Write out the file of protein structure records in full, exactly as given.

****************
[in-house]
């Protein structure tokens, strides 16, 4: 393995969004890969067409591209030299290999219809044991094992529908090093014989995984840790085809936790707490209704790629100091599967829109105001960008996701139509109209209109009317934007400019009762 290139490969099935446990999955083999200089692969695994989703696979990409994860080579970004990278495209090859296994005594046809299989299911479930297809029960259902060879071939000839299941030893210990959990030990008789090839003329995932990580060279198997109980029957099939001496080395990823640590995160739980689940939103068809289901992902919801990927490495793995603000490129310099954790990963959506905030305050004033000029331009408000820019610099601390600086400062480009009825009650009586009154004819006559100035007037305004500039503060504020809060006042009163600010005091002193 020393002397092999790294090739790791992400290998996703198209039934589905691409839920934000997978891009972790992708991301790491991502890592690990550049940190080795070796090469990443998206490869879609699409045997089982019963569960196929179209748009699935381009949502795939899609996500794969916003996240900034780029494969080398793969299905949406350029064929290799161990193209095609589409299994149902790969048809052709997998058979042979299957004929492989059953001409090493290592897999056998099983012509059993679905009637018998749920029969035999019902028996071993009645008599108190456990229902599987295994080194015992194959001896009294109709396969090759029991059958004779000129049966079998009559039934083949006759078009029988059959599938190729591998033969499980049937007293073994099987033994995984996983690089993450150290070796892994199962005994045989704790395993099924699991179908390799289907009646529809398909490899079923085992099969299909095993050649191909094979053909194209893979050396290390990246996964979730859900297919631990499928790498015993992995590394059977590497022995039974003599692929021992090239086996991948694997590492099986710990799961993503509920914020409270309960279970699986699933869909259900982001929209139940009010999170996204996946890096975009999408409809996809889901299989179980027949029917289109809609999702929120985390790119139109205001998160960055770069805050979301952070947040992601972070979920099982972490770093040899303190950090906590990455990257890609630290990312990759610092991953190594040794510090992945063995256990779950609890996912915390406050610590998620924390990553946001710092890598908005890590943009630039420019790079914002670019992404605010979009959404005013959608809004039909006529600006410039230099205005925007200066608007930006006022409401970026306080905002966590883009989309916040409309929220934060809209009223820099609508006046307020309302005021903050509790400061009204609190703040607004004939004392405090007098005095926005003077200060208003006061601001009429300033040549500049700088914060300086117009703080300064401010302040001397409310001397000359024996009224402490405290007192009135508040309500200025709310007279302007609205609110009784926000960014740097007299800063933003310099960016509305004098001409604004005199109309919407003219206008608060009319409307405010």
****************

[in-house]
């Protein structure tokens, strides 16, 4: 393995969004890969067409591209030299290999219809044991094992529908090093014989995984840790085809936790707490209704790629100091599967829109105001960008996701139509109209209109009317934007400019009762 290139490969099935446990999955083999200089692969695994989703696979990409994860080579970004990278495209090859296994005594046809299989299911479930297809029960259902060879071939000839299941030893210990959990030990008789090839003329995932990580060279198997109980029957099939001496080395990823640590995160739980689940939103068809289901992902919801990927490495793995603000490129310099954790990963959506905030305050004033000029331009408000820019610099601390600086400062480009009825009650009586009154004819006559100035007037305004500039503060504020809060006042009163600010005091002193 020393002397092999790294090739790791992400290998996703198209039934589905691409839920934000997978891009972790992708991301790491991502890592690990550049940190080795070796090469990443998206490869879609699409045997089982019963569960196929179209748009699935381009949502795939899609996500794969916003996240900034780029494969080398793969299905949406350029064929290799161990193209095609589409299994149902790969048809052709997998058979042979299957004929492989059953001409090493290592897999056998099983012509059993679905009637018998749920029969035999019902028996071993009645008599108190456990229902599987295994080194015992194959001896009294109709396969090759029991059958004779000129049966079998009559039934083949006759078009029988059959599938190729591998033969499980049937007293073994099987033994995984996983690089993450150290070796892994199962005994045989704790395993099924699991179908390799289907009646529809398909490899079923085992099969299909095993050649191909094979053909194209893979050396290390990246996964979730859900297919631990499928790498015993992995590394059977590497022995039974003599692929021992090239086996991948694997590492099986710990799961993503509920914020409270309960279970699986699933869909259900982001929209139940009010999170996204996946890096975009999408409809996809889901299989179980027949029917289109809609999702929120985390790119139109205001998160960055770069805050979301952070947040992601972070979920099982972490770093040899303190950090906590990455990257890609630290990312990759610092991953190594040794510090992945063995256990779950609890996912915390406050610590998620924390990553946001710092890598908005890590943009630039420019790079914002670019992404605010979009959404005013959608809004039909006529600006410039230099205005925007200066608007930006006022409401970026306080905002966590883009989309916040409309929220934060809209009223820099609508006046307020309302005021903050509790400061009204609190703040607004004939004392405090007098005095926005003077200060208003006061601001009429300033040549500049700088914060300086117009703080300064401010302040001397409310001397000359024996009224402490405290007192009135508040309500200025709310007279302007609205609110009784926000960014740097007299800063933003310099960016509305004098001409604004005199109309919407003219206008608060009319409307405010």